Taralli are a traditional Italian baked good with the subtle flavor of anise and the crispy texture of a bread stick. These are convenient because—like scones and biscuits—they can be frozen raw and baked when the oven temperature is right.
Like bagels, taralli are placed in a container of simmering water before they're baked to gelatinize the starches, create a shiny crust, and plump up the final product through physical leavening.
A sample of taralli and the kernel of this formula came to me from a friend for whom I built an oven. Lisa's Italian grandmother sold the formula to a Connecticut bakery years ago, which is still making them to this day. It took several trials to reduce the yield from 5 pounds of flour and determine that "anise spirits" was really "anise oil." Ouzo, anisette, and anise extract don't have enough anise flavor once the taralli are baked; anise oil is concentrated essential oil. Be careful—anise oil can degrade or discolor some plastics, so measure it in glass or stainless-steel containers only.
Yield: About 30 taralli
Wood-fired oven temperature window: 350 degrees F to 375 degrees F (177 – 191 degrees C)
Home oven: Preheat the oven to 375 degrees F (191 degrees C)
3 Tbsp. fennel seeds
1/2 cup butter
1/3 cup + 1 Tbsp. sugar
3 Tbsp. water
1/2 tsp. anise oil
2 1/2 cups all-purpose flour
Method of Preparation:
1. Grind or coarsely chop the fennel seeds.
2. Cream the butter and sugar in a mixer fitted with a paddle until light and fluffy. Add the eggs, water, and anise oil. Mix gently on low speed for about a minute, being sure to scrape the butter off the bottom of the bowl. It's okay if the mixture is not completely smooth.
3. Exchange the paddle for a dough hook, add approximately half the flour as well as the seeds, and mix on low speed until incorporated. Add the remaining flour and mix on low until incorporated.
4. Once all the ingredients are combined, mix on low speed for 3 minutes. You may need to stop the mixer occasionally and scrape the dough off the hook. Increase the mixer to medium and mix for another 3 minutes, scraping the dough down off the hook as necessary. The dough is properly mixed when you can roll a small piece into a smooth rope without any lumps.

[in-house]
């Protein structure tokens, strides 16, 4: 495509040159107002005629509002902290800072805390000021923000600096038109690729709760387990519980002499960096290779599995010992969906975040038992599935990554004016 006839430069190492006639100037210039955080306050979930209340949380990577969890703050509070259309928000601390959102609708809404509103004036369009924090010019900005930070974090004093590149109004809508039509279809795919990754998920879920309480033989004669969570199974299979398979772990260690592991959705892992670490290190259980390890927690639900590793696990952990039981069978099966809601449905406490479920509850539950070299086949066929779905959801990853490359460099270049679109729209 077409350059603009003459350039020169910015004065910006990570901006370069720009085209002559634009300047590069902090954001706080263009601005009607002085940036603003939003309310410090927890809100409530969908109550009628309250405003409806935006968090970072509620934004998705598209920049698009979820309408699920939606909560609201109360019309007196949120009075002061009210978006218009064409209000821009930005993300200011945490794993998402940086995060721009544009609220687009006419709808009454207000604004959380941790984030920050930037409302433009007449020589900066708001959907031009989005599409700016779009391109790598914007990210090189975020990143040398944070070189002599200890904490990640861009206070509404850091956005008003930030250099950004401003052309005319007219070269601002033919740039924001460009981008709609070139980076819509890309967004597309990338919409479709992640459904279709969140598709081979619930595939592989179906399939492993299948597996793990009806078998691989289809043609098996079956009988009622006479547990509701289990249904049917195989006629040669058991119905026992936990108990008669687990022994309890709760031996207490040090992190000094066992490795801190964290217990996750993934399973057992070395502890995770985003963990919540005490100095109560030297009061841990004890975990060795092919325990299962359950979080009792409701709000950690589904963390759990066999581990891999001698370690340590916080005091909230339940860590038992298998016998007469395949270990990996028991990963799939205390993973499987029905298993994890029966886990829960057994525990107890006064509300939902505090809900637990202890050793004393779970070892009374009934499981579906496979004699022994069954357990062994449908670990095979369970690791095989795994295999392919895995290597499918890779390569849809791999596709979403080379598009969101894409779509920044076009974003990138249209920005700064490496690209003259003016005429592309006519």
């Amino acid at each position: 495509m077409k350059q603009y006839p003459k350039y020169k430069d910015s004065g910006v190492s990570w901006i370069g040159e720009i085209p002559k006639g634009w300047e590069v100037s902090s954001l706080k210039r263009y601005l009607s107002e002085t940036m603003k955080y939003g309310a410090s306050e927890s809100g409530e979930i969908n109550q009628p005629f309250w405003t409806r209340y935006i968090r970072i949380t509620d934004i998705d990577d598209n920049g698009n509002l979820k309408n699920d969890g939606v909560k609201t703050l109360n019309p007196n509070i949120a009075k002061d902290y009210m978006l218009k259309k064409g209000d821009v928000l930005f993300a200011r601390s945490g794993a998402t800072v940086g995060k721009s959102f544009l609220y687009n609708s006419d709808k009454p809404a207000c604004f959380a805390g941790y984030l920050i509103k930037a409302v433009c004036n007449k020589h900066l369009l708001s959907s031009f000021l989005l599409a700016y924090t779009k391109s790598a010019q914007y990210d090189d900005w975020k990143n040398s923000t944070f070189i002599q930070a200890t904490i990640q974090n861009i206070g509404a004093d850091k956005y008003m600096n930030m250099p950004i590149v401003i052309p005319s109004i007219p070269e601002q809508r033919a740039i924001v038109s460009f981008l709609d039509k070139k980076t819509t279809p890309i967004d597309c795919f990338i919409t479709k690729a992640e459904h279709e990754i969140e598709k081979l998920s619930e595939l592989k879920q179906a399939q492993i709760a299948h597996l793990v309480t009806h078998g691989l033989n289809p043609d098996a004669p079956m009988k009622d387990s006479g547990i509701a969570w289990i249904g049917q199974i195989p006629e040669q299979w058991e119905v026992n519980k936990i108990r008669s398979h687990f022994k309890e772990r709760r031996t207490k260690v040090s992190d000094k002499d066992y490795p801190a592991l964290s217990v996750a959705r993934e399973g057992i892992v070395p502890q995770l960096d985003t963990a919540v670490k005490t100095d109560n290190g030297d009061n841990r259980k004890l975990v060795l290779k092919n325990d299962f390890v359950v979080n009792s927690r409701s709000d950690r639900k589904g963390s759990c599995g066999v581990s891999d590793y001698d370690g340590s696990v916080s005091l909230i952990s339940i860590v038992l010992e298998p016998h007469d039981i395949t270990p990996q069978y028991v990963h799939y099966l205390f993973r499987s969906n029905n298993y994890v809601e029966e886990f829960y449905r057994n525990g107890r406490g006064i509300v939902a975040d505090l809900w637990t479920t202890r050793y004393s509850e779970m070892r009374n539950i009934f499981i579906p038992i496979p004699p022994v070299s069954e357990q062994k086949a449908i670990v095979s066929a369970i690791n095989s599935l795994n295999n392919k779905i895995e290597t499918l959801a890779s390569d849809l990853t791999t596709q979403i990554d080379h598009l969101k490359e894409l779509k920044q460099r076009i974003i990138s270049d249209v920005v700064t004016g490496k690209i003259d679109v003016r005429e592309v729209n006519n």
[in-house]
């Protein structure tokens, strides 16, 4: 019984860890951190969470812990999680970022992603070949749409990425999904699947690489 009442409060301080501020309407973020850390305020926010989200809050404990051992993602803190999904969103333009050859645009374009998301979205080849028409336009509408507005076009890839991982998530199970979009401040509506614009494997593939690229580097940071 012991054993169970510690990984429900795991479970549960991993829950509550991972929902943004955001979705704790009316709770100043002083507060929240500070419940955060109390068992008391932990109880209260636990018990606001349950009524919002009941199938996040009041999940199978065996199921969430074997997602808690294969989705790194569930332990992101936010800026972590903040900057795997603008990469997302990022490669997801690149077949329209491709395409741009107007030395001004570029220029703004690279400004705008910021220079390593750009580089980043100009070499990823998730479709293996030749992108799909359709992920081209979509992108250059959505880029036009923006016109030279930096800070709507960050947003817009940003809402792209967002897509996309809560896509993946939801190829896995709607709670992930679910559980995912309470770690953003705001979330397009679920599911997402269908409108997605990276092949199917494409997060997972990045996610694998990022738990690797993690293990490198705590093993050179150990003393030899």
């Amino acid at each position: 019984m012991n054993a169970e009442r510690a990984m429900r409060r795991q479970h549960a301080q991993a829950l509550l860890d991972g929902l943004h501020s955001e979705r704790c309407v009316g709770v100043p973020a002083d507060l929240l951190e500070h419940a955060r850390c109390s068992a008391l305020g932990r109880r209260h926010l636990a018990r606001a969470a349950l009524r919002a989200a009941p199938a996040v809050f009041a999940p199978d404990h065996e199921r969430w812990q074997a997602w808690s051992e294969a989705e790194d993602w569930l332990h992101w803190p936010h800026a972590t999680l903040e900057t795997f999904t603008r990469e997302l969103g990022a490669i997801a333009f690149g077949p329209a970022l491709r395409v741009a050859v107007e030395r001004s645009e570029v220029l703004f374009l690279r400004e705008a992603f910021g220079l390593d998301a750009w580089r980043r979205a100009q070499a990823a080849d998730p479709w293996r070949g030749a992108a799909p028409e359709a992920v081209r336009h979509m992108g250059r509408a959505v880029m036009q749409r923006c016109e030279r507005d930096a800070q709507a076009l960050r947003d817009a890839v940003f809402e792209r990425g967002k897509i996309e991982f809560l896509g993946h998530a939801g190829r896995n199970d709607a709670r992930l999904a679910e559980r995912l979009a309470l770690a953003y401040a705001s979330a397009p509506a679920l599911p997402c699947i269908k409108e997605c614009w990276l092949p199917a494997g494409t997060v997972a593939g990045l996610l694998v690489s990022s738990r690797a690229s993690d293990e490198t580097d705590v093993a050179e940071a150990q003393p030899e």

5. Remove the dough from the bowl, cover it, and let it rest for 15 to 30 minutes. Fill a large shallow pan with approximately 4" of water and heat until it's just shy of a boil.
6. Throughout the shaping process, keep the dough covered so it doesn't dry out. Divide the dough into 30g pieces. Roll each piece into a rope approximately 12" long. The pieces may not want to roll out to 12" when you first start to shape. If so, go through them systematically and roll them out as long as they will go. Then go back to the first one. The short rest time it takes to get all of them shaped will be enough to let the taralli relax. You should be able to roll them out to the full 12" on the second pass. If they are difficult to shape because they're sliding around, spritz the work surface with a mist of water. This will provide some traction for the dough, which is necessary to roll an even cylinder. Pinch the ends of the rope together and pull into an oval.
7. Place the shaped taralli into the hot-water bath. They will immediately sink. Loosen the taralli with a spatula if they stick to the bottom of the pan. Once they have risen, remove them with a slotted spoon and let them drain on a cooling rack while you boil more taralli.
8. Bake the taralli on a parchment-lined sheet pan at 375 degrees F (191 degrees C) for about 30 minutes.
9. The taralli can also be frozen immediately after the hot-water bath. They can be baked frozen or allowed to thaw before baking.
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